|Absence makes the heart grow fonder. -|
Vol. 1, No. 14, Part II, 19 January 1995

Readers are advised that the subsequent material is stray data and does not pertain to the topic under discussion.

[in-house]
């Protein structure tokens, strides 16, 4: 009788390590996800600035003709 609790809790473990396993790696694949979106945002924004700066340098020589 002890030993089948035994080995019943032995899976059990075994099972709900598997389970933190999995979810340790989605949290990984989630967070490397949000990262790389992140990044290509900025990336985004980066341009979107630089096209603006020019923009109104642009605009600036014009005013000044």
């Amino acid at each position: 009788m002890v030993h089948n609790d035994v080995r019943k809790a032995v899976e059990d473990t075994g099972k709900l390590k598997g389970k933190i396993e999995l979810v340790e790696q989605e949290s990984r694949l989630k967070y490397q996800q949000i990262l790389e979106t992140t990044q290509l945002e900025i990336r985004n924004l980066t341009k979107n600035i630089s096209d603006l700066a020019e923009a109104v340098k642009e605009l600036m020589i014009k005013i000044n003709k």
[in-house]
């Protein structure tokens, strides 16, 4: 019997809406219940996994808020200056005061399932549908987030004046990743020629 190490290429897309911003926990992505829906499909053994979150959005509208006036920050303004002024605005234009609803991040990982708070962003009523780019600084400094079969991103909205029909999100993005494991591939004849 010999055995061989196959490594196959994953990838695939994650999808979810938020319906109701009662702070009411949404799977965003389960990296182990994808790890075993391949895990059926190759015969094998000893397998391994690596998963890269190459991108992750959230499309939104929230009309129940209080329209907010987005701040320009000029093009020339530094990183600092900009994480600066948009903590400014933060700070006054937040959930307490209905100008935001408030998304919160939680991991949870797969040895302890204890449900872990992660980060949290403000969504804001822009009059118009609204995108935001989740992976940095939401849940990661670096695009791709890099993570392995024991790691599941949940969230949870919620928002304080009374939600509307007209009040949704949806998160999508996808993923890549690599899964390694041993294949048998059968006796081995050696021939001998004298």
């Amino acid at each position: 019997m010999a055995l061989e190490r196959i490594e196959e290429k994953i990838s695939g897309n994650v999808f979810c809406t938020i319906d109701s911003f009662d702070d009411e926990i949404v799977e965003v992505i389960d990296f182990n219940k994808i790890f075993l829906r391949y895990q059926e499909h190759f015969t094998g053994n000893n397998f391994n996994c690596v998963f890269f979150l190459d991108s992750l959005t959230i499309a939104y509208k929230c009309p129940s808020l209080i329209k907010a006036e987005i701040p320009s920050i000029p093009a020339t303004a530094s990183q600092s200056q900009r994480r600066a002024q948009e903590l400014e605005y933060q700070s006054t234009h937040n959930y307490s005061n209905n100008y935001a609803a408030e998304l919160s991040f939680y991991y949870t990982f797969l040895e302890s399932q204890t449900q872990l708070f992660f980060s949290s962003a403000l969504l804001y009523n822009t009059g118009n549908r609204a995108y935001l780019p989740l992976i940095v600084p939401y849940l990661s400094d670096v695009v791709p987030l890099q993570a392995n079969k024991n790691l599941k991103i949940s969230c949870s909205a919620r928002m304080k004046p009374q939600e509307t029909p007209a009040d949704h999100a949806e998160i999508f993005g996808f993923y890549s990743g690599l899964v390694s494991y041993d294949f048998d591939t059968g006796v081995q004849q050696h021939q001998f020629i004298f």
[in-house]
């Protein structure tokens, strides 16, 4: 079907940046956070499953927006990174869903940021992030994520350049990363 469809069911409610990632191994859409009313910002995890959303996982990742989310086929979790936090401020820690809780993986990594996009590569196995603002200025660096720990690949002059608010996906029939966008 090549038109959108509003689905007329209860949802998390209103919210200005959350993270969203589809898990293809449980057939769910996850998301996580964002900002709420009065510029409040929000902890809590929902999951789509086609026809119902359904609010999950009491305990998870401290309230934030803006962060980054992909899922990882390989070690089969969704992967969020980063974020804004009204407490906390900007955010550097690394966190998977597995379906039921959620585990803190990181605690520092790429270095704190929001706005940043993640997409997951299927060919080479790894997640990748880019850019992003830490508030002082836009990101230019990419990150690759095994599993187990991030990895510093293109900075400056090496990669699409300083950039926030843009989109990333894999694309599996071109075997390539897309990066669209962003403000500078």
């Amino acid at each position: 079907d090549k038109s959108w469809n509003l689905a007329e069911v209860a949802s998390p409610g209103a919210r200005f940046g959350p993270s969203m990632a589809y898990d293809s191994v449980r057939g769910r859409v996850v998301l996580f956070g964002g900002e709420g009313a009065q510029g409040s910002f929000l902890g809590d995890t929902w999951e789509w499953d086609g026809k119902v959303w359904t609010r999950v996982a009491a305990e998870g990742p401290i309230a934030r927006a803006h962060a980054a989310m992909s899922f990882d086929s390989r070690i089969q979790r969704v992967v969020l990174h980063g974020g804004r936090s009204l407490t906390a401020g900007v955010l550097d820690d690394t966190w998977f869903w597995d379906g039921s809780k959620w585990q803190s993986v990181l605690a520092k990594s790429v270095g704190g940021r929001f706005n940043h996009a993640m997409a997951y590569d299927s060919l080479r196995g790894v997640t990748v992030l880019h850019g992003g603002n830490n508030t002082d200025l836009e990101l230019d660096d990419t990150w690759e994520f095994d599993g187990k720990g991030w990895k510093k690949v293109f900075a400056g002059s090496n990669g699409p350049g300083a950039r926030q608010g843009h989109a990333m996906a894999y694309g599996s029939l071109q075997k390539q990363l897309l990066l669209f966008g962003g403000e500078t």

We welcome you to the Open Media Research Institute's Daily Digest Part II--a compilation of news concerning East-Central and Southeastern Europe. Part I, covering Russia, Transcaucasia and Central Asia, and the CIS, is distributed simultaneously as a second document. The Daily Digest picks up where the RFE/RL Daily Report, which recently ceased publication, left off. Contributors include OMRI's 30-member staff of analysts, plus selected freelance specialists. OMRI is a unique public-private venture between the Open Society Institute and the U.S. Board for International Broadcasting. EAST-CENTRAL EUROPE KUCHMA'S CHIEF OF STAFF BLASTS OPPONENTS OF BILL ON DIVISION OF POWERS. President Leonid Kuchma's chief of staff, Dmytro Tabachnyk, attacked a 16 January meeting of regional and local council chairmen for what he called a deliberate effort to turn public opinion against a draft constitutional law on the separation of powers proposed by the president, Radio Ukraine reported on 18 January. The bill, which received preliminary approval from the parliament in December, would centralize many powers in the president's hands and limit those of national and local legislatures. Tabachnyk said the chairmen of the local soviets, as well as many deputies from the national parliament who participated in the meeting, were undermining public support for the bill. He said the participants, who issued a resolution voicing opposition to the bill, were driven by nostalgia and fear of the dissolution of the Soviet system of government. The parliament is scheduled to debate and vote on the bill within the next month. -- Chrystyna Lapychak, OMRI, Inc. UKRAINIAN PARLIAMENT AVOIDS CONDEMNING RUSSIA ON CHECHNYA. Reuters on 18 January reported that some deputies in Ukraine's legislature proposed that a tough statement be issued condemning Russia's actions in Chechnya as a violation of human rights. The statement asked that Russia cease all military action immediately and begin talks with Chechen separatists. Other deputies were concerned that such a statement would be interpreted as interference in Russia's internal affairs and would prompt hard-liners in Russia to become involved with separatists in Crimea. Parliamentary speaker Oleksander Moroz removed the issue from the agenda, saying that it could be considered interference in Russia's internal affairs. In the Crimean parliament in Simferopol, deputy Oleksander Kruglov proposed issuing a statement lauding Russia's actions in Chechnya as "the first decisive step by Russia to strengthen its statehood and territorial integrity." The Crimean Tatars objected to the statement, and more moderate deputies suggested toning it down. The debate adjourned without a final decision. -- Ustina Markus, OMRI, Inc. UKRAINE MAY SELL STRATEGIC BOMBERS TO RUSSIA. At a meeting in Kiev on 18 January, a Russian military delegation and officials from the Ukrainian Defense Ministry discussed the possibility of Ukraine selling to Russia some of the TU-160 and STU-95 strategic bombers it inherited from the USSR, Ukrainian Television reports. Russian experts, together with Ukrainian officials, are expected to assess the condition and value of the aircraft. -- Ustina Markus, OMRI, Inc. ESTONIAN UNEMPLOYMENT ON THE RISE. The Estonian Labor Department has announced that on 1 January 1995, 12,670 people or 1.51% of the country's working age population were officially registered as unemployed, BNS reported on 18 January. This is a 4.36% increase over the previous month. The number of people looking for work, including those not registered as unemployed, is almost three times as high, at 34,270. The highest urban unemployment rates are in Narva (3.98%) and Sillamae (3.61%), while the capital, Tallinn, has a very low rate (0.26%). -- Saulius Girnius, OMRI, Inc. DECLINE IN LATVIAN INDUSTRIAL PRODUCTION IN 1994. Latvia last year produced industrial goods worth 903 million lati ($1.64 billion) in actual 1994 prices, BNS reported on 18 January citing the State Statistics Committee. Production was down 9.3% on 1993 levels, with the volume of 78 of the 120 most important production categories being reduced. But there were increases in timber processing (30%), the extraction industry (12%), and the production of transportation equipment (9%). The value of unsold goods was 66.2 million lati or 74.6% of the total production in December. The largest stockpiles were to be found in the food processing (10.8 million lati) and textile (7.5 million lati) industries. -- Saulius Girnius, OMRI, Inc. LITHUANIA AND RUSSIA AGREE ON MILITARY TRANSIT. The Lithuanian Foreign Ministry on 18 January presented a note to its Russian counterpart extending until the end of 1995 military transit regulations, established in an 18 November 1993 agreement, for Russian troops withdrawing from Germany, RFE/RL's Lithuanian Service reports. The Russians responded by stating that the trade agreement granting reciprocal most-favored-nation trade status has finally gone into effect. Both sides made concessions to achieve the agreement, signed in November 1993. Lithuania gave up its demand that all countries abide by its regulations on dangerous and military cargoes due to go into effect on 1 January 1995. Russia, in turn, settled for an agreement and not a treaty on military transit to and from Kaliningrad. -- Saulius Girnius, OMRI, Inc. POLISH PRESIDENT OFFERED OLIVE BRANCH OR BARBED WIRE? Adopting a more conciliatory stance toward President Lech Walesa, Prime Minister Waldemar Pawlak on 18 January offered to hold negotiations without any preconditions and officially withdrew the candidacy of Longin Pastusiak for defense minister. He also requested that the president formally approve the dismissal of Foreign Minister Andrzej Olechowski and announced that the coalition would present the president with three nominees to head the Foreign Ministry. Pawlak stressed that all three are specialists with no party affiliation. Their names will be made public only after Walesa has been consulted, Radio Warsaw reports. Democratic Left Alliance leader Aleksander Kwasniewski described the coalition's moves as an "olive branch" but restressed his party's rejection of the president's candidate for defense minister, Zbigniew Wojciech Okonski. Queried at a press conference about the coalition's moves, Walesa quipped that Kwasniewski was more likely to approach him with "barbed wire" than an olive branch and that even "a rose has thorns." The president nonetheless accepted the offer of talks. -- Louisa Vinton, OMRI, Inc. HAVEL AND KLAUS DIFFER OVER TIMING OF CZECH EU APPLICATION. President Vaclav Havel believes the Czech Republic will apply for membership in the European Union this year but Prime Minister Vaclav Klaus still thinks the country will not be ready to apply until 1996, Czech media report on 19 January. Mlada Fronta Dnes quoted Havel as saying after talks with Polish President Lech Walesa on 18 January that an official application will probably be made this year, although the Czech Republic may be admitted first to NATO and then to the EU because conditions for the former are not so strict. Klaus did not exclude the possibility of applying to the EU this year but is in favor of sticking to the government's original plan of asking for membership before the 1996 EU summit. A government committee is due to begin work next month on the arduous task of ensuring that Czech laws meet EU standards. -- Steve Kettle, OMRI, Inc. SLOVAK-AUSTRIAN CONFLICT OVER MOCHOVCE HEATS UP. Controversy surrounding the construction of Slovakia's nuclear plant at Mochovce has recently soured otherwise good relations between Slovakia and neighboring Austria, Slovak press and Reuters report. Slovak Prime Minister Vladimir Meciar, in an 18 January letter to Austrian Chancellor Franz Vranitzky, criticized the Austrian side for "unilaterally" selecting the "place, time, and form" of discussion on the subject. He said the management of Mochovce considers the meeting organized by the Austrians on 23-24 January in Vienna as "inappropriate for achieving the intended goal." Slovak and French construction firms working on the Mochovce project have refused an invitation to attend the meeting, complaining it would likely be turned into an antinuclear demonstration. Austrian Environment Minister Maria Rauch-Kallat said it is "an unbelievable insult to Austria when someone says that in our country we cannot hold a peaceful and matter-of-fact discussion," Sme reports. She also noted the European Bank for Reconstruction and Development would have to extend the public hearing period if the Slovak side refused to attend. One of the conditions for an EBRD loan needed to complete the project is that studies on Mochovce be made available for public review. -- Sharon Fisher, OMRI, Inc. 50TH ANNIVERSARY OF GHETTO LIBERATION IN HUNGARY. Survivors and dignitaries braved freezing temperatures to commemorate the Red Army liberation 50 years ago of Budapest's ghetto, Western news agencies report. Hundreds filled the Garden of Heroes behind the main synagogue, from where many Budapest Jews were transported to death camps. The ghetto was set up in late 1944 following the German occupation of Hungary in March of that year. More than 600,000 Hungarian Jews perished in Nazi camps, while some 50,000 survived in the ghetto. -- Edith Oltay, OMRI, Inc. SOUTHEASTERN EUROPE PROBLEMS CONTINUE FOR UN IN BOSNIA. International media report on 19 January that a host of problems continue to dog the UN's attempts to reinforce the shaky cease-fire in Bosnia and Herzegovina. Government forces fired on Serbian forces near Donji Vakuf; a Serbian sniper seriously wounded a Sarajevo teenager; and government forces were again spotted in the Mt. Igman demilitarized zone. Supply roads remain closed and Sarajevo's gas supply is precarious. In violation of the UN's no-fly zone over the embattled republic, Krajina Serb helicopters on 18 January flew at least 20 supply missions to Serbian forces around Bihac, the Los Angeles Times reported the next day. Bosnian Serb gunners also reinforced their positions around the "safe area" of Srebrenica. All these developments suggest that the current cease-fire is regarded by both sides as little more than a breathing space before resuming serious fighting in the spring. The New York Times concludes that the international community has given up on military deterrents and that other options have not worked. "Peace-making efforts . . . now lack direction, ideas, or any momentum," the newspaper says. -- Patrick Moore, OMRI, Inc. OTHER BOSNIAN NEWS. The independent Borba on 19 January quotes US ambassador to the UN Madeleine Albright as outlining eight points that rump Yugoslavia must clarify regarding its relations with the Bosnian Serbs. The move is connected to the extension of the partial lifting of sanctions against Belgrade for a second period of 100 days. One of the points is "ending all logistical and other support for the Bosnian Serb army." Vjesnik, meanwhile, describes continuing problems between the Muslim and Croatian partners in the Federation of Bosnia and Herzegovina. The Zagreb press has been reporting for some days on various tensions and frictions stemming from the Croatian fear that the Muslims view themselves as the dominant--if not ruling--element and refuse to treat the Croats as equals. In the latest exchange, the Constituent Assembly was unable to meet on 18 January because the two sides' leaderships could not reach agreement in advance on the rotation of the current president and vice president. The Muslims say that the term of the federation's Croatian president, Kresimir Zubak, has expired, while the Croats maintain that the length of his mandate must be linked to the implementation of all provisions of the Washington agreements that set up the federation. -- Patrick Moore, OMRI, Inc. CROATIA TO RECONSIDER EXPELLING UNPROFOR? News agencies report on 18 January that Zagreb may let UNPROFOR stay on after its current mandate runs out on 31 March if Belgrade recognizes Croatia in its Tito-era boundaries and if Croatian refugees from Serb-held territories can go home. This would fulfill two key demands that Zagreb has long made regarding UNPROFOR's mandate. Meanwhile, Hina notes that the Croatian government will build a center near Osijek to house 40,000 refugees with Norwegian and other West European money. -- Patrick Moore, OMRI, Inc. CROATIA'S JOBLESS LAWYERS. Hina reports on 18 January that Croatia had 247,55 registered unemployed in December 1994, up 1.8% over the previous year. The list is topped by lawyers and other "skilled and highly skilled professionals." Elsewhere, Finance Minister Bozo Prka on 17 January told Reuters that his government has "stabilized the economy and eliminated inflation," adding that "if we settle the political problems, Croatia will be a model for small countries in economic transition." Hina reported the same day that the European Bank for Reconstruction and Development has made a DM 70 million loan to Croatia to improve its road network, including completing a major highway between Zagreb and the Adriatic coast. -- Patrick Moore, OMRI, Inc. BORBA SAYS IT'S GAINING SUPPORT. Borba on 19 January notes that the list of national and international voices offering their material and moral support to the independent newspaper has grown to include the Independent Syndicate of Metalworkers of Serbia. Leaders of the ethnic Hungarian community in Vojvodina have also registered their backing, recognizing Borba as "a symbol of objective, independent, and free" reporting. Serbian President Slobodan Milosevic's regime on 26 December attempted to silence Borba by backing the launching of a state- sanctioned version of the newspaper under the directorship of Milosevic's ally Dragutin Brcin. -- Stan Markotich, OMRI, Inc. OSCE HIGH COMMISSIONER VISITS MACEDONIA. Flaka reports on 19 January that Max van der Stoel met with Fadil Sulejmani, the director of the self-declared and not legally recognized Albanian-language university in Tetovo, and with members of the ethnic Albanian Democratic People's Party. The Albanian representatives stressed that the educational situation of Albanians in Macedonia has deteriorated since Serbian authorities closed the University of Pristina in Kosovo. Van der Stoel noted that in accordance with international conventions signed by Macedonia in 1990, the Albanians have a right to higher education in their mother tongue. But he added that this issue must be solved in keeping with the law and that a new measure dealing with higher education, which could bring a solution to the conflict, might be passed by the parliament soon. Van der Stoel also met with Arben Xhaferi, the leader of the Tetovo-based wing of the ethnic Albanian Party of Democratic Prosperity, and his deputy Menduh Thaci. The splinter grouping is not legally recognized under the party's name but is vocal in its demands that Albanians and Macedonians be recognized as legal co- equals in the Macedonian state. This demand has been criticized by both other minorities and Macedonians who argue that the current constitution guarantees the equality of all citizens. -- Fabian Schmidt, OMRI, Inc. ROMANIAN PREMIER VISITS HUNEDOARA COUNTY. Nicolae Vacaroiu on 18 January visited several industrial facilities in Hunedoara county, including steel plants at Hunedoara and Calan and a mining equipment maintenance plant at Hunedoara. He was accompanied by a delegation that included the industry and transports ministers, as well as Adrian Nastase, executive chairman of the ruling Party of Social Democracy in Romania. The high- ranking officials, who were briefed on the precarious state of the ailing communist-era industries in the region, stressed in separate statements the need for restructuring Romania's metal industry. Some referred specifically to Resita, where an agreement has been reached on more government support for that purpose. -- Dan Ionescu, OMRI, Inc. ROMANIA HOLDS TUGBOAT SUSPECTED OF VIOLATING UN SANCTIONS AGAINST RUMP YUGOSLAVIA. Reuters reported on 17 January that Romania was holding a tugboat suspected of violating UN sanctions against Serbia and Montenegro. The tugboat, which was towing six barges laden with cement for Austria, was detained on 15 January. A senior Romanian police official said 11 tons of fuel oil were found aboard the vessel. Rump Yugoslavia has experienced an acute fuel shortage over the past two years because of the UN embargo. -- Dan Ionescu, OMRI, Inc. GAS SHORTAGE IN BULGARIA. Almost all heating plants in Bulgaria are currently working to a special schedule because of a shortage of gas supplies from Russia, Kontinent reports on 19 January. Lyulin Radulov, chairman of the government Committee for Energy, told 24 chasa that Bulgaria has received 1.5 million cubic meters less than it should. He added that Bulgaria has no alternative to supplies from Russia. On the same subject, Trud reported on 18 January that the metallurgical plant of Kremikovtsi near Sofia was forced to stop production for the first time due to a lack of gas supplies. The monthly losses caused by the gas shortage are estimated at 2.5-3 billion leva ($37-44 million) a month, Pari reported the same day. The newspaper notes that the honoring of contracts for exports worth $320 million is also at stake. -- Stefan Krause, OMRI, Inc. UPDATE ON BULGARIAN WATER CRISIS. Petar Stankov, chairman of the Sofia City Council, said that the present water regulations for Sofia may be in force for the whole year, BTA reported on 18 January. Most districts in the capital currently have water only one day in four. If there is not enough rain, measures will be even stricter in the summer, Stankov added. 24 chasa reported on 17 January that the Union of Democratic Forces is trying to blame the former government led by Lyuben Berov for the water crisis, while Berov says "it is not the only one responsible." The former prime minister referred to a statement by UDF leader Ivan Kostov, who noted that the Berov government failed to secure a $98 million credit from the World Bank for water projects. Standart reported on 17 January that the mayor of Sofia, Aleksandar Yanulchev, has presented a program to the city council to secure water supplies by the year 2000. -- Stefan Krause, OMRI, Inc. [As of 1200 CET] Compiled by Jan Cleave The OMRI Daily Digest offers the latest news from the former Soviet Union and East-Central and Southeastern Europe. It is published Monday through Friday by the Open Media Research Institute. The Daily Digest is distributed electronically via the OMRI-L list. To subscribe, send "SUBSCRIBE OMRI-L YourFirstName YourLastName" (without the quotation marks and inserting your name where shown) to LISTSERV@UBVM.CC.BUFFALO.EDU No subject line or other text should be included. The publication can also be obtained for a fee in printed form by fax and postal mail. 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